Last updated May 1, 2016

When I cook with citrus, there are three essential kitchen tools that I use to take recipes from average to professional: a reamer, a microplane and a strainer.

Most citrus recipes, whether sweet or savory, call for citrus zest. You can try to accomplish this with a vegetable peeler, but oftentimes, peelers go too far down in the rind. If you peel off the white pith with the rind, the zest will be too bitter.

A microplane is made especially for zesting citrus. It shaves off the colorful rind, which is packed with flavor and essential oils, and it leaves behind the pith. You can also use a microplane to grate whole nutmeg, which is much more flavorful than the pre-ground stuff.

After zesting the fruit, you’ll surely want to take advantage of its beautiful juice. There are many secret cook tips for getting the most juice out of a lemon, orange or lime – some people microwave the fruit for 20 seconds. Others roll it on the counter.

My advice: make sure the fruit is at room temperature. Then, cut it in half and use a wooden reamer to press out all the juice.

But wait! There’s one more important step. You should juice your fruit over a strainer to catch all of the seeds. It’s so much easier than picking out the seeds one-by-one.

Some people like to just squeeze the juice into their hands to collect the seeds, but you can’t use a reamer, squeeze the fruit and catch the seeds unless you have a third hand to help. If you skip the reamer and just squeeze the fruit, you could be missing out on up to a tablespoon of juice.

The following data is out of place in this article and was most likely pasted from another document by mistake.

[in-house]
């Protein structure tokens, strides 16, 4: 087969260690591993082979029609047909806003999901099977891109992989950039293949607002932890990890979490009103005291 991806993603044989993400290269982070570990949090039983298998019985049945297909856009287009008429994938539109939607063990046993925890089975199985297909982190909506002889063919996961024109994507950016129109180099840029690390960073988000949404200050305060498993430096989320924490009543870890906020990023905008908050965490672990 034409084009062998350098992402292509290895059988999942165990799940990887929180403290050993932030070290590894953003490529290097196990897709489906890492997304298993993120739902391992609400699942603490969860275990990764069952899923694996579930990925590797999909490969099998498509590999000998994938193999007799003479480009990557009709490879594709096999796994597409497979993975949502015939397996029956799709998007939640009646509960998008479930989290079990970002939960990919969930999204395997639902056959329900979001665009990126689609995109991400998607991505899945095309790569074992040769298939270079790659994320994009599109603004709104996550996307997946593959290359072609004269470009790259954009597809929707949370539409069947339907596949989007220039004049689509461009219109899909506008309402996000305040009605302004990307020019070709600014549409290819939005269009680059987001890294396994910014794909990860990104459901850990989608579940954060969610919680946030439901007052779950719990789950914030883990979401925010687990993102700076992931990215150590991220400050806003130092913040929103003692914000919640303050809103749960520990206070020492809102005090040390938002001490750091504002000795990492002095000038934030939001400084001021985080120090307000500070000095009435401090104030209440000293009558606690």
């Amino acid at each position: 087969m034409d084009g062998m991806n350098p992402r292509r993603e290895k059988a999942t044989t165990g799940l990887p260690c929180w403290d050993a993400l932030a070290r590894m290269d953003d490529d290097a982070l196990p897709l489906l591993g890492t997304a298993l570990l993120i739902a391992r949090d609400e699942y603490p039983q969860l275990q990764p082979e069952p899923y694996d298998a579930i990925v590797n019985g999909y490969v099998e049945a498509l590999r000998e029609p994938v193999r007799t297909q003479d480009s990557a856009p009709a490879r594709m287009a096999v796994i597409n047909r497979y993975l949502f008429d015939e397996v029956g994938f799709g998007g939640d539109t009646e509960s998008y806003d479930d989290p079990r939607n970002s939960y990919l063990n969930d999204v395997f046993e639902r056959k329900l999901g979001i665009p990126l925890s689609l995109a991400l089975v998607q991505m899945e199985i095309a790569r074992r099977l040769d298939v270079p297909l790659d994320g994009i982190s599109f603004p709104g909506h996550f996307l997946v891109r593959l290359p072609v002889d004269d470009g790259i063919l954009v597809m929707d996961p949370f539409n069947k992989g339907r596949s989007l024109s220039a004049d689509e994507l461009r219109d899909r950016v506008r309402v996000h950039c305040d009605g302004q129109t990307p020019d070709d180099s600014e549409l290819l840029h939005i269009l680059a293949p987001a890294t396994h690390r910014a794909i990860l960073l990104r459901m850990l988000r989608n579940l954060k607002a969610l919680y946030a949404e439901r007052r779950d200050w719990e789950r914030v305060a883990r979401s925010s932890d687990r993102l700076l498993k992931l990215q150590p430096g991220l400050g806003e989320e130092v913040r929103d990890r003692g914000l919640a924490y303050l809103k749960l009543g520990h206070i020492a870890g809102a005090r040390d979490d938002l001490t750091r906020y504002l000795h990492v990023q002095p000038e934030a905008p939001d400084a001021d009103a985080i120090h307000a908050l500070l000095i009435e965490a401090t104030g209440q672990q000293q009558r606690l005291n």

Puff Pastry Lemon Rolls | Zestuous

When following these steps, each plump lemon should yield about 1 teaspoon of zest and 4 tablespoons (1/4 cup of lemon juice).

Now that you know the professional secrets, how about trying this lemony version of cinnamon rolls. There’s no need to make your own dough. Pre-made puff pastry sheets are an easy buttery, flaky alternative.

You just flatten them out, spread with lemon curd (homemade or store bought), roll, slice and bake. For an added citrus punch, drizzle with lemon glaze and your beautifully zested lemon rind. I like to add a few almonds for added crunch.


Puff Pastry Lemon Rolls

Yield: 24 rolls

Puff Pastry Lemon Rolls


  • 1 box Pepperidge Farms puff pastry, thawed
  • 1 cup lemon curd*
  • 1 cup powdered sugar
  • 1 lemon
  • 1/4 cup sliced almonds, chopped (optional)
  • Lemon Curd
  • 1 lemon
  • ½ cup sugar
  • 3 tablespoons butter, softened
  • 2 eggs
  • pinch kosher salt

Heat the oven to 375 degrees.

Unwrap one puffed pastry sheet. Roll the sheet out on a lightly floured counter to smooth the seams together.

Spread 1/2 cup of lemon curd onto the pastry sheet.

Starting from one of the longer sides, roll the sheet into a tight log.

Use a serrated knife to slice the log into 12 one-inch thick rolls.

Place the slices onto a parchment- or silplat-lined baking sheet. Repeat above steps with the second sheet and remaining lemon curd. Bake for 20-25 minutes.

Juice and zest the lemon. In a small bowl, combine the powdered sugar and lemon juice. Drizzle onto the hot rolls with a spoon.

Sprinkle each roll with lemon zest and almonds.

Lemon Curd

Juice and zest the lemon set aside.

With a hand mixer or stand mixer, cream together the sugar, lemon zest and butter. Beat in the eggs one at a time, followed by the lemon juice and salt.

Place in a saucepot over low heat. Cook, stirring often 10-15 minutes, until thickened.

Remove from heat. Use or chill for up to one week.


You can buy jarred lemon curd in the jelly aisle. Or you can make your own.